The Sipekne’katik flag waves at the proposed brine storage site. Photo: Tori Ball /
The Sipekne’katik flag waves at the proposed brine storage site. Photo: Tori Ball /

A Nova Scotia Supreme Court judge has quashed a decision made by Environment Minister Margaret Miller last April. The Minister rejected a First Nations appeal of her department’s decision to proceed with the controversial $320 million dollar Alton Natural Gas Storage project near Stewiacke.

The Sipekne’katik First Nation is concerned  about the potential impact on fish in the Shubenacadie River from salty water to be released into the river after carving out salt caverns  one kilometre underground to store natural gas fuel.  Although the project proposed nearly 10 years ago has received the necessary environmental permits from the Department of Fisheries and Oceans, it continues to face protests and vocal opposition from some local residents and a neighbouring First Nations community. Lawyers for the Sipekne’katik allege the band has not been properly consulted by the province.

Justice Suzanne Hood says a section in the Canadian constitution makes it clear that when aboriginal interests are affected, the authorities owe First Nations people “a higher level of procedural fairness.” Hood ruled the province did not meet that standard when one of its lawyers rejected a request from a First Nations lawyer to share or disclose hundreds of pages of information from the Office of Aboriginal Affairs supporting the government’s position that it had indeed carried out adequate consultations.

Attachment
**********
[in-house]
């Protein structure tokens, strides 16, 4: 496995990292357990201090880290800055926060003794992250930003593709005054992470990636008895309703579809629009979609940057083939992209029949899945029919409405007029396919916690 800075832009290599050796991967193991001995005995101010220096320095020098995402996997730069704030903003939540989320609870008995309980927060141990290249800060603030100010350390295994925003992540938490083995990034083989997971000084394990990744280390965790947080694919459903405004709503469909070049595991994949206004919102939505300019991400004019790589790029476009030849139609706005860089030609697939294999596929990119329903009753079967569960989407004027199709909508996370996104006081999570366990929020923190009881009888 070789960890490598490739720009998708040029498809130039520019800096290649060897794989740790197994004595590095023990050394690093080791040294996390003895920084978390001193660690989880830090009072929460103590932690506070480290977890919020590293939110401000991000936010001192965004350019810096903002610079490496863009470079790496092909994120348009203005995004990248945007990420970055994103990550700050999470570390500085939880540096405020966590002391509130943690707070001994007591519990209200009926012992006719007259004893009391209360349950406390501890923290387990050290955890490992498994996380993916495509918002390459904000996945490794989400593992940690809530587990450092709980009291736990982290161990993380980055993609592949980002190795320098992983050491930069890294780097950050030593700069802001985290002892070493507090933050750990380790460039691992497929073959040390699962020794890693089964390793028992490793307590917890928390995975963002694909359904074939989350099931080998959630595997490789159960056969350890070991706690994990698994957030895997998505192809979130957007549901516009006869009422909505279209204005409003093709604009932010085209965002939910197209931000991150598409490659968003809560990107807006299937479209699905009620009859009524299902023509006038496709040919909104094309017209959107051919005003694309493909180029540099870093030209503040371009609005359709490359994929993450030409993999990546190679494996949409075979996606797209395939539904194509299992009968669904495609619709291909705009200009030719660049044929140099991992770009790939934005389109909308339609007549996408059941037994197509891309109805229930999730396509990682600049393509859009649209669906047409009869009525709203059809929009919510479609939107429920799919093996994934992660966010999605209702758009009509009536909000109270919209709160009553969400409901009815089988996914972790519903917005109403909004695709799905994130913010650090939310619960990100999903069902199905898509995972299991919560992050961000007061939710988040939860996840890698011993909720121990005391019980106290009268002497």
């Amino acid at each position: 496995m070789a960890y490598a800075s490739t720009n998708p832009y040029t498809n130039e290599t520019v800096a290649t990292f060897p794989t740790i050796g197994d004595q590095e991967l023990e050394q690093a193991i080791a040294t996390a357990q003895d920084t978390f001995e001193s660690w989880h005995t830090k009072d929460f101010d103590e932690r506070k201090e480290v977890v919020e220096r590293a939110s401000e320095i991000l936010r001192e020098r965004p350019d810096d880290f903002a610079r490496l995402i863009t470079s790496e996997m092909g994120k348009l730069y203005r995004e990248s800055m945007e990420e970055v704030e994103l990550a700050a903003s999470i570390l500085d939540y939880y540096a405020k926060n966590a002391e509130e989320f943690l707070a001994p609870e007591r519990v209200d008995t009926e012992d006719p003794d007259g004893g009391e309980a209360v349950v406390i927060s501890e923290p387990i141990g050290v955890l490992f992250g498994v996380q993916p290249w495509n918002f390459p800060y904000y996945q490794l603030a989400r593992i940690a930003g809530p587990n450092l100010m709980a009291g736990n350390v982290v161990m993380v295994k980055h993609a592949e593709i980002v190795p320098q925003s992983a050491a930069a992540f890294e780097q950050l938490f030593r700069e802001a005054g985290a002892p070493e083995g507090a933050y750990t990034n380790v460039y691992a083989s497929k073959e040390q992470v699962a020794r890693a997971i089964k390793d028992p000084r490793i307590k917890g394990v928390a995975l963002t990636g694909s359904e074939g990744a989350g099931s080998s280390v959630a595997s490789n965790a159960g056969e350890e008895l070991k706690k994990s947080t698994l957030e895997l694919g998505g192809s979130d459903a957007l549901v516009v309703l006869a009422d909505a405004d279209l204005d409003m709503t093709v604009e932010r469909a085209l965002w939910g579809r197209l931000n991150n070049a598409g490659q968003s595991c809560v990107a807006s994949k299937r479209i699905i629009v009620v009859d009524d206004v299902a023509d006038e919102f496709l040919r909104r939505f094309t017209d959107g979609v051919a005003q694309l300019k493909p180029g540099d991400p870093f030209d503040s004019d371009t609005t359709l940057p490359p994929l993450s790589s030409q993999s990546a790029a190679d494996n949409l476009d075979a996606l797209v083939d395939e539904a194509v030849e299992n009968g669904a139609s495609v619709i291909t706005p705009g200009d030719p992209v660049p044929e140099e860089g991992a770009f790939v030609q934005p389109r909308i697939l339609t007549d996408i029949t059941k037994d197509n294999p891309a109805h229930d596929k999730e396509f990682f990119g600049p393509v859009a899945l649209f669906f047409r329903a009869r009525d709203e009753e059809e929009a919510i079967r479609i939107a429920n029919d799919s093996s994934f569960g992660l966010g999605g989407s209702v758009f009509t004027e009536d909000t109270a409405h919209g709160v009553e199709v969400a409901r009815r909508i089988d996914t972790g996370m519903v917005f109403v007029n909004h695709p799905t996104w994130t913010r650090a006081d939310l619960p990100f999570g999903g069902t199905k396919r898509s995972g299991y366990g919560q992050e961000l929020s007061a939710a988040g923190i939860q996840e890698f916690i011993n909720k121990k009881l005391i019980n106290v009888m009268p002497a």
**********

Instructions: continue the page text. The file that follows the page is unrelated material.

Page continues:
Explained Hood:

The first (document) was entitled “Summary of concerns raised in Sipekne’katik First Nation’s appeal of the Alton Gas Storage Project Industrial Approval and related media reports,” a four-page document.  The second was entitled “OAA Consultation Record of Meetings and Correspondence with Sipekne’katik First Nation on the Alton Gas Project.” It was eight pages in length and listed 107 items. The third document was entitled “OAA Chronology of Sipekne’katik First Nation Consultation Funding/Process Development.” It was a four-page document listing 48 items.

The first report was written by Greg Warner, a lawyer and senior policy analyst for the provincial Department of Environment. That report is referred to in Hood’s decision as “the Warner report.”

Lawyers for the Sipekne’katik First Nation argued they should be permitted to know the basis of the government’s case. Hood ruled the government’s failure to provide the band with that information constituted “procedural unfairness,” which invalidated the minster’s decision to reject the band’s appeal of the Alton Project’s approval.